The primary mood among Minnesota state lawmakers this session is giddy, that lighthearted feeling that comes from the spending and tax cut potential of a $17.6 billion surplus.
That mood stops at the doors of the two transportation committees. While general state income and sales taxes continue to exceed even optimistic projections, the taxes that provide for road construction and maintenance and transit systems are going in the other direction.
Gas taxes, motor vehicle excise taxes and tab fees are all coming in lower than was projected a year ago, leaving holes in the funding streams for highways and transit. While other committee chairs are talking about spending increases and tax cuts, the transportation committee chairs are looking at cuts and proposing tax increases.
“In the specific transportation funds … those are lagging behind,” said House Transportation Committee Chair Frank Hornstein, DFL-Minneapolis. “So while the rest of the state budget has a surplus, we have a deficit in transportation.”
Why the difference? The pandemic did more damage to the transportation tax sources than to general fund tax sources. Blame lower car sales during the recession and then lower sales when chip shortages reduced supply. Blame less taxable gas purchases on factors like more efficient vehicles and a spike in gas prices that doesn’t benefit the state’s per-gallon tax.
To be clear, budget analysts say, revenue from these taxes is growing — just not like other state taxes and not enough to keep up with transportation expenses. And those general taxes are outperforming the projections of economists, while transportation taxes are underperforming.
Paul Brown, the budget director for the Minnesota Department of Transportation, told the House Transportation Committee this week that the flow of money won’t meet the projected costs of the state’s highway and bridge construction schedule. In the current two-year budget period, transportation tax collections are down 3.5% compared to what was projected — equal to $184 million. And those collections are due to be below projections in the next two-year budget by 3.8% or $210 million.
Transportation taxes raise around $5 billion every two years.
“Revenues continue to grow year over year,” Brown said. “However, the growth rates are less than what we had assumed last February. The reality is, revenue is not keeping up with inflation.”
Then there’s the Met Council, the primary provider of bus service in the Metro area of Minneapolis and St. Paul. It relies on the motor vehicle sales tax — 40% of which goes to transit with Metro Transit getting 36 percent. But those collections have suffered as well. Mary Bogie, the regional administrator for the Met Council, told the committee that it, too, is growing year over year but is below what was forecast.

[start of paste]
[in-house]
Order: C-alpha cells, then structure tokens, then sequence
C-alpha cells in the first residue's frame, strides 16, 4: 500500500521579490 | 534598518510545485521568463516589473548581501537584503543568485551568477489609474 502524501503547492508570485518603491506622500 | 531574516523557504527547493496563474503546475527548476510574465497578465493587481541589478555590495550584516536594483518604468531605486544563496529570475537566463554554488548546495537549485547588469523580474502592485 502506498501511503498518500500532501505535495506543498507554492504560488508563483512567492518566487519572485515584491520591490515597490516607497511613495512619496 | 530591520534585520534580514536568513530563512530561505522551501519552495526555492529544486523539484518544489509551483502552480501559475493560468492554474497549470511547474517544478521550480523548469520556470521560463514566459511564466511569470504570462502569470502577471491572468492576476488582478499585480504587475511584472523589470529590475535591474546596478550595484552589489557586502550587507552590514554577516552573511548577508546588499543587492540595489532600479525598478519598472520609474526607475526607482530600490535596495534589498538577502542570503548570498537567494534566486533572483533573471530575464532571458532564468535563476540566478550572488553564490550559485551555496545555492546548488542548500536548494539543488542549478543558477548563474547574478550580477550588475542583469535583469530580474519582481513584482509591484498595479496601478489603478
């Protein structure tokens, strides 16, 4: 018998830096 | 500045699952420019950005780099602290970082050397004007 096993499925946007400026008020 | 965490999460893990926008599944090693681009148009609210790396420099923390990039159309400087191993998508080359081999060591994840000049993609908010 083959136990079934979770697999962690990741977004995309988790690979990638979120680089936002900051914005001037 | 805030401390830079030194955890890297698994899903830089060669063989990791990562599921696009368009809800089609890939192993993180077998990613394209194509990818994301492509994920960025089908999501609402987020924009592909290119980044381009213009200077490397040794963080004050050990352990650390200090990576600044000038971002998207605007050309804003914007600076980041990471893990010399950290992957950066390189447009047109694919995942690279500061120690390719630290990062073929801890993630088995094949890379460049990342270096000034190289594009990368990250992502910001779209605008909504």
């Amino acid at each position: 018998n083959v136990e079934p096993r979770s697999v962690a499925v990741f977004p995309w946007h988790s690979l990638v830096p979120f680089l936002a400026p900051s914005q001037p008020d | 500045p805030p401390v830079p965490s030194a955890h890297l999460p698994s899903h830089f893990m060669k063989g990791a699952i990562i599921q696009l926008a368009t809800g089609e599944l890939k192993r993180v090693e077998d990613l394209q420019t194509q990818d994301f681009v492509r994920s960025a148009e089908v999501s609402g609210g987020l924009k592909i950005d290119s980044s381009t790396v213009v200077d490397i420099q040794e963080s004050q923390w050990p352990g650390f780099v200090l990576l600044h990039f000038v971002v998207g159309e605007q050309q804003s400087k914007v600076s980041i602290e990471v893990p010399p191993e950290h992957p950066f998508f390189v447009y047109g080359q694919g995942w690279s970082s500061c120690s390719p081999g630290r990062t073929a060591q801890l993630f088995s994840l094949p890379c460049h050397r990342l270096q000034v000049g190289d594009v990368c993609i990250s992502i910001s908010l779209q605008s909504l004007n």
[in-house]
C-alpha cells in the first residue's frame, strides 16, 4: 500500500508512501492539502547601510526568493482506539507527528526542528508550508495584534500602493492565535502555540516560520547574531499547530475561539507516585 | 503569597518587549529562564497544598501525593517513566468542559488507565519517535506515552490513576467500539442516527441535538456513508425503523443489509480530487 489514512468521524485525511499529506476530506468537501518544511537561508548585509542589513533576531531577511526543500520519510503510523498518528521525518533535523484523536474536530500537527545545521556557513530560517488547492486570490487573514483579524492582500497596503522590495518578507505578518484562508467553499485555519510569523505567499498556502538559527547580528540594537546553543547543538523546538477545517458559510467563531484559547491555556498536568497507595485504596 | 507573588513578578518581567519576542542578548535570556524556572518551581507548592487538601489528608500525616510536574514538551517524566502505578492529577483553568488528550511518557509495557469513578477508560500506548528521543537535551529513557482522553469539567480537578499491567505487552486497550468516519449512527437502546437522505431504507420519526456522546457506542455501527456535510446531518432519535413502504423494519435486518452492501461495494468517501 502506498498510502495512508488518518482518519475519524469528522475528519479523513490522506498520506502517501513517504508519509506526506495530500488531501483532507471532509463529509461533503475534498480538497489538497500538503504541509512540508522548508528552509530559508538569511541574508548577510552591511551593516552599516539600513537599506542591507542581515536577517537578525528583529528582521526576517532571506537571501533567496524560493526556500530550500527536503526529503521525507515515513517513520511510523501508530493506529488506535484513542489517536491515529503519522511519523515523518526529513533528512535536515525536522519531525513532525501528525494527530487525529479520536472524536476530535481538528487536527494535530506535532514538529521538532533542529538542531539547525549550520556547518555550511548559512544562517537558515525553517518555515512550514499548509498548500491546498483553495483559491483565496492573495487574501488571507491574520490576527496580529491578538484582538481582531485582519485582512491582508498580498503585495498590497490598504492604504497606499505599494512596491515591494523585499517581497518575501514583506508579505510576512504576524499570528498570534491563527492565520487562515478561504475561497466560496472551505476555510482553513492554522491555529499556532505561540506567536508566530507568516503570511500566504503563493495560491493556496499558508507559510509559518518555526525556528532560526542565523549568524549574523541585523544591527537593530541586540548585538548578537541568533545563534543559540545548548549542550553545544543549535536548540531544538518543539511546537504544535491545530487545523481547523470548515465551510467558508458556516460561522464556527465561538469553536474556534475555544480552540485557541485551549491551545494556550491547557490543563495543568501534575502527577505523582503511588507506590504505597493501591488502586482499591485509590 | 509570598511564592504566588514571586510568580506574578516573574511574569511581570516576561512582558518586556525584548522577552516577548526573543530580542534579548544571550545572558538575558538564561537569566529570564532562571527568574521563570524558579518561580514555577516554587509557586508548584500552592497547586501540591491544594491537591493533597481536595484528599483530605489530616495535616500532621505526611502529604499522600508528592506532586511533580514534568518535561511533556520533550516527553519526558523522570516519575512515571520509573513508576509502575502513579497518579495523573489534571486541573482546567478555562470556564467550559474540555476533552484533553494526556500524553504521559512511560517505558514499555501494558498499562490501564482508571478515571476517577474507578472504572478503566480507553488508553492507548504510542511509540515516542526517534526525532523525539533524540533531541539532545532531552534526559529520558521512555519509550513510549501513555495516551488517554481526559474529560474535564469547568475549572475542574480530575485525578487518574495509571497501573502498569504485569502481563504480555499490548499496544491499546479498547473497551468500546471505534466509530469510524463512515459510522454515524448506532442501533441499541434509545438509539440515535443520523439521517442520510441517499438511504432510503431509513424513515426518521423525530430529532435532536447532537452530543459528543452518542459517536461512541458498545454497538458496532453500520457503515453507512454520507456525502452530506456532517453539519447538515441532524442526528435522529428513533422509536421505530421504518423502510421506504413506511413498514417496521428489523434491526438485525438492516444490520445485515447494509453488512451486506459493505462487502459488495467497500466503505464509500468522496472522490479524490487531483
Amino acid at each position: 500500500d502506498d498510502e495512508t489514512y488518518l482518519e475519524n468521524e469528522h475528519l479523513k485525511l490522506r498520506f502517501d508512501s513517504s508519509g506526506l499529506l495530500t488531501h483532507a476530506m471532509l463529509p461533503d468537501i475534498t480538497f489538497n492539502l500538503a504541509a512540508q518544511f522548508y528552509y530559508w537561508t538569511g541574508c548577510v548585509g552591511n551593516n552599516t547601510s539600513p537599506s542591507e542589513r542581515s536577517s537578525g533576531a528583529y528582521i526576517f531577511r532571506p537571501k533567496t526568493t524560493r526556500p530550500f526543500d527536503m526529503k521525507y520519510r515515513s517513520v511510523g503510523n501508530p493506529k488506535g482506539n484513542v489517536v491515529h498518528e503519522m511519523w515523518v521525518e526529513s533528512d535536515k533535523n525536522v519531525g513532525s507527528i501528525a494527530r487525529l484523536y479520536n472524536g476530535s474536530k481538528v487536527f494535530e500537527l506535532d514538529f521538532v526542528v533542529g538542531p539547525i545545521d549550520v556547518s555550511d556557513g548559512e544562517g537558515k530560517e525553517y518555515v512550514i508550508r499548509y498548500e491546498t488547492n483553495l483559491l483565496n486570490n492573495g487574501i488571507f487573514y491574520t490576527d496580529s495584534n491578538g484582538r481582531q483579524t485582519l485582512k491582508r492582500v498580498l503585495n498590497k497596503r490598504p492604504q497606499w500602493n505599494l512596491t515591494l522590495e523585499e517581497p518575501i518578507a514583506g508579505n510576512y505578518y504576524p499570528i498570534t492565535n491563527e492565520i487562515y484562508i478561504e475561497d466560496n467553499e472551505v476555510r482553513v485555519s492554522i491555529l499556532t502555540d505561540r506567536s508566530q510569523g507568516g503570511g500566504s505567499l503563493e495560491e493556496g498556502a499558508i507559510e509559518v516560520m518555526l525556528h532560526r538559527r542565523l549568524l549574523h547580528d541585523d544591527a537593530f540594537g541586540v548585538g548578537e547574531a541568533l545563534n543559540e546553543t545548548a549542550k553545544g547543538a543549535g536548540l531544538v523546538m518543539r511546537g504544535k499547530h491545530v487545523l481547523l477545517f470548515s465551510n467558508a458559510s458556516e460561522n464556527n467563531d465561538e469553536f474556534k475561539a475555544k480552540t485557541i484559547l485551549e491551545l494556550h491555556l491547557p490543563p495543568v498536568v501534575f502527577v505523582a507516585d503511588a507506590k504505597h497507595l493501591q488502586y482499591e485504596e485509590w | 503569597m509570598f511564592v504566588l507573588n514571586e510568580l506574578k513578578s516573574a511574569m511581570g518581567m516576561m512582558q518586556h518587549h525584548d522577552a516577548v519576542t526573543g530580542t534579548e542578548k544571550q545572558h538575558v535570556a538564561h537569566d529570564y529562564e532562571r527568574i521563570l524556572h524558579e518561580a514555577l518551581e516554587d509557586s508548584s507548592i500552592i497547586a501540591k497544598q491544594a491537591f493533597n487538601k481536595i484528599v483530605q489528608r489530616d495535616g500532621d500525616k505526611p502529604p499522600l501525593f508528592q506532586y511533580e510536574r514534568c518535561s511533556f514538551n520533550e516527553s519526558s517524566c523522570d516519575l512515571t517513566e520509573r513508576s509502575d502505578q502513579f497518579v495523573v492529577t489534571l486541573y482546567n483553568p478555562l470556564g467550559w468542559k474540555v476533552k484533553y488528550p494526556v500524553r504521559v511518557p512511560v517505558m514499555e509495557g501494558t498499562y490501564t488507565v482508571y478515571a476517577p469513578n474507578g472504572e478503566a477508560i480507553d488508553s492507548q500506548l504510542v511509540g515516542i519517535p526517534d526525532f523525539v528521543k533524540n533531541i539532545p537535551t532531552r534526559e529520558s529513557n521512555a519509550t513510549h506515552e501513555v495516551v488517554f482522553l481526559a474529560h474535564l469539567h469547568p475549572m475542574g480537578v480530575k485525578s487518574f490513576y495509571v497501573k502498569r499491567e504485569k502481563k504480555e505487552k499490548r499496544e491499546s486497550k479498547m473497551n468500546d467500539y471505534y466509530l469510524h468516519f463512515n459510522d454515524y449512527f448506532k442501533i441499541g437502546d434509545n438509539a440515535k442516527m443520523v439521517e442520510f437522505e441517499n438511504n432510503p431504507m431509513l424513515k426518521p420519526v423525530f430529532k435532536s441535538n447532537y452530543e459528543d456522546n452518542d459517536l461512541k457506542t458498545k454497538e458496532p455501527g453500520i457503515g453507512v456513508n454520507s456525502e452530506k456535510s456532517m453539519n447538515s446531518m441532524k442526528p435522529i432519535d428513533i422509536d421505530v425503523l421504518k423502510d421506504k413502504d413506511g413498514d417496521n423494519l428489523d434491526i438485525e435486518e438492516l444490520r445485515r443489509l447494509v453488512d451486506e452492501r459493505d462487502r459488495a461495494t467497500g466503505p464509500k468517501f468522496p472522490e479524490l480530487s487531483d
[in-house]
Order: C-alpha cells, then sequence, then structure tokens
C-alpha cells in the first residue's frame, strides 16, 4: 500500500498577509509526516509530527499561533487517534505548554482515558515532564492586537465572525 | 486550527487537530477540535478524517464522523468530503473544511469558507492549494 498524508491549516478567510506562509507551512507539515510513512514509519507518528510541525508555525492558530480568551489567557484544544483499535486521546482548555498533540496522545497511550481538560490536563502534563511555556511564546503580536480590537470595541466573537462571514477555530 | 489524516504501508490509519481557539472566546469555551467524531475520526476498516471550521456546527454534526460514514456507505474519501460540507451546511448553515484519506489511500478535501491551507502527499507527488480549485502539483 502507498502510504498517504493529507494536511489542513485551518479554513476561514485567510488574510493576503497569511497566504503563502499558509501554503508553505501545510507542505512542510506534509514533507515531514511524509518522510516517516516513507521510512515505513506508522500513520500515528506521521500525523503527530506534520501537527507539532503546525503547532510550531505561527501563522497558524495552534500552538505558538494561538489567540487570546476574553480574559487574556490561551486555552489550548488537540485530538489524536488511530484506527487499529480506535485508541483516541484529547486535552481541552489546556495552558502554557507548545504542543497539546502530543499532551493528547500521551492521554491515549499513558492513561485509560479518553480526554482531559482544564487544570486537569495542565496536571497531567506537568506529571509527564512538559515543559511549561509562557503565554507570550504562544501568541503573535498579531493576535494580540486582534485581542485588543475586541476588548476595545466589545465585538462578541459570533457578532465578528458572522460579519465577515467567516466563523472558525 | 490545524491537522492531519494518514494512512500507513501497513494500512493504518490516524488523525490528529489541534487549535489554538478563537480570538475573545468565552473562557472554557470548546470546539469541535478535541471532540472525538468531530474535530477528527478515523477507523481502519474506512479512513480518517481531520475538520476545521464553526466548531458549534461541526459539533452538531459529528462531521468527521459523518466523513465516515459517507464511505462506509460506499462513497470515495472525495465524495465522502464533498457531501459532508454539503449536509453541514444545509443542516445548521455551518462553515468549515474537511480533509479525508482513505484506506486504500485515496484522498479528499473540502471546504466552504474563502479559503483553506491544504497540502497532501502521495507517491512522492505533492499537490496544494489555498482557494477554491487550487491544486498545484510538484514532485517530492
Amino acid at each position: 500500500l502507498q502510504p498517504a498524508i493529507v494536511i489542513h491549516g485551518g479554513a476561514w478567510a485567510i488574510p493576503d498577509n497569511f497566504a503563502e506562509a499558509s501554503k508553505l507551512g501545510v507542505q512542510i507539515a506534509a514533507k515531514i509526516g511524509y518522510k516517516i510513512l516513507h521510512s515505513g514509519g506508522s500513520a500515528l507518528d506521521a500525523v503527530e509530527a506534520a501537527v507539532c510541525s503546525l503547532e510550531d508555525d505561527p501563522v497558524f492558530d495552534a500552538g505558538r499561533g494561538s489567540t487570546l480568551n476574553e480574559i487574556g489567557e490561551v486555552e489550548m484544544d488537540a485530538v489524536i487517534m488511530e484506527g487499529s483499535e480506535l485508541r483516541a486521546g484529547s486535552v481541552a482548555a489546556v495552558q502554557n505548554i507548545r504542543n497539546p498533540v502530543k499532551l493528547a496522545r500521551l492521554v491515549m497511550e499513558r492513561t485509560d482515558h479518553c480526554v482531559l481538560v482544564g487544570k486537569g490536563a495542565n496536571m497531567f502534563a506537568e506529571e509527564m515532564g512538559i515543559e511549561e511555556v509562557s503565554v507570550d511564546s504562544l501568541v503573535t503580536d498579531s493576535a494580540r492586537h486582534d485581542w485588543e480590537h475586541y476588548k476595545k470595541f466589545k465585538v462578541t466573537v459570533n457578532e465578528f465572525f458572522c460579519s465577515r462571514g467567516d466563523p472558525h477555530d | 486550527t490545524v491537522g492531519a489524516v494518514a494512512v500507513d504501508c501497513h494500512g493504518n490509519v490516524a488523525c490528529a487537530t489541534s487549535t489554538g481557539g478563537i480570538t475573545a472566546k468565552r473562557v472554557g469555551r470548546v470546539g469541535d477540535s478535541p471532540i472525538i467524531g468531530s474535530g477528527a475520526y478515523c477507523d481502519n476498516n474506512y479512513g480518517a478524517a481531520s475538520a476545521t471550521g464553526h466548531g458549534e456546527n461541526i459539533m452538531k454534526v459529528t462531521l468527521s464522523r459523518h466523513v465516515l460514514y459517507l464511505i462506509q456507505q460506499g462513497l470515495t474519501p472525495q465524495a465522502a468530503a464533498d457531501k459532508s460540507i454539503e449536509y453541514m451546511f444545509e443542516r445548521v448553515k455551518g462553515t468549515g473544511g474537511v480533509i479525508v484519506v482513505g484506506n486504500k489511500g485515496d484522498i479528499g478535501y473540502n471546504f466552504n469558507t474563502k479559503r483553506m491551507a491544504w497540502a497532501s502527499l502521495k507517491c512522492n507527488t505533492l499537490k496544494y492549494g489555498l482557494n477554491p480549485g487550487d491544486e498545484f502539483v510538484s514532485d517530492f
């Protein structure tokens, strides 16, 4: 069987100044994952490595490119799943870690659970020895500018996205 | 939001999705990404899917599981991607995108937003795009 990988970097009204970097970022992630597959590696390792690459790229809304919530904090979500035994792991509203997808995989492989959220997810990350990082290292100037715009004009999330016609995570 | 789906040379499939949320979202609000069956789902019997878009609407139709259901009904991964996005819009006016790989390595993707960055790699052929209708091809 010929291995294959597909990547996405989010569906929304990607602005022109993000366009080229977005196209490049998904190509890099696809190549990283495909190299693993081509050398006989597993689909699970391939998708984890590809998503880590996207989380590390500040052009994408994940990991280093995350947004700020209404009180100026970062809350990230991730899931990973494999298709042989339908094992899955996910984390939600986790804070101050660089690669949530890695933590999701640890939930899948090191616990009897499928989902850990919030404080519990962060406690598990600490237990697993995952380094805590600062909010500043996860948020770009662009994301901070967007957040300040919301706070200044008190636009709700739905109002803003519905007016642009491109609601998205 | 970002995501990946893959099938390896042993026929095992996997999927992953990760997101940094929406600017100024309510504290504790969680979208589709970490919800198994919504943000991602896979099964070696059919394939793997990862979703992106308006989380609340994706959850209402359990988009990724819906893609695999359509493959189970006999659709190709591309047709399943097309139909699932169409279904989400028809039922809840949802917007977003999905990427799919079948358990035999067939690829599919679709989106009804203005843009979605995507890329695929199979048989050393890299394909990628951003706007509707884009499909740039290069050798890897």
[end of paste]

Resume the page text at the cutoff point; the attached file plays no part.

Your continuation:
The money funds buses, not the light rail system, which has its own money troubles. And the current shortfall — $37.5 million this budget period on a base of about $740 million — isn’t necessarily new or short lived. The council staff estimates that the motor vehicle sales tax dedicated to buses will produce $121.4 million less over the next four years than had been estimated by forecasters.
Two factors have pushed off a budget deficit — what the council calls a fiscal cliff: One is an infusion of cash by lawmakers in 2019, and the other is the series of allocations from congressional pandemic relief packages. Between the CARES Act, the Coronavirus Response and Relief Supplemental Appropriations Act and the American Rescue Plan, Metro Transit received $626 million for operating costs and another $100 million for capital costs such as bus purchases.
“We have long been struggling with revenue that doesn’t support the needs of the system,” Bogie said.
Hornstein sponsored a package of transportation tax hikes in the past, including in 2021. Those increases didn’t get through the GOP-controlled Senate, though the Senate did agree to additional funding to expand the regional bus rapid transit network. In the recent past, GOP lawmakers have moved to devote state sales taxes collected on car parts to roads and bridges. That raised nearly $200 million in 2022.
This session, Hornstein has a DFL majority in the Senate that could produce a different result. It included a 5-cent-per-gallon increase in the 28.5-cent state gas tax, an increase in the motor vehicle sales tax, a surcharge on more expensive vehicles and a provision to let the Met Council collect a transit sales tax in its seven-county service area.
“We’ll bring those back and then some,” Hornstein said. One idea used in Colorado is to assess a fee on deliveries such as those made by Amazon vans. He is also looking at ride sharing services, something the non-driving transportation chair uses when his normal bus commute is disrupted.
“We’re going to be creative, we’re going to be innovative, and we’re going to address the gap,” he said. While the pandemic contributed to revenue declines — and also led to some federal emergency cash help — the trend remains down.
“The long-term prognosis is still problematic,” he said.
Transportation Commissioner Nancy Daubenberger told the House committee that Gov. Tim Walz will present his budget plan next week that would include transportation funding.
“The department is very interested in working with the Legislature on additional revenue,” she said.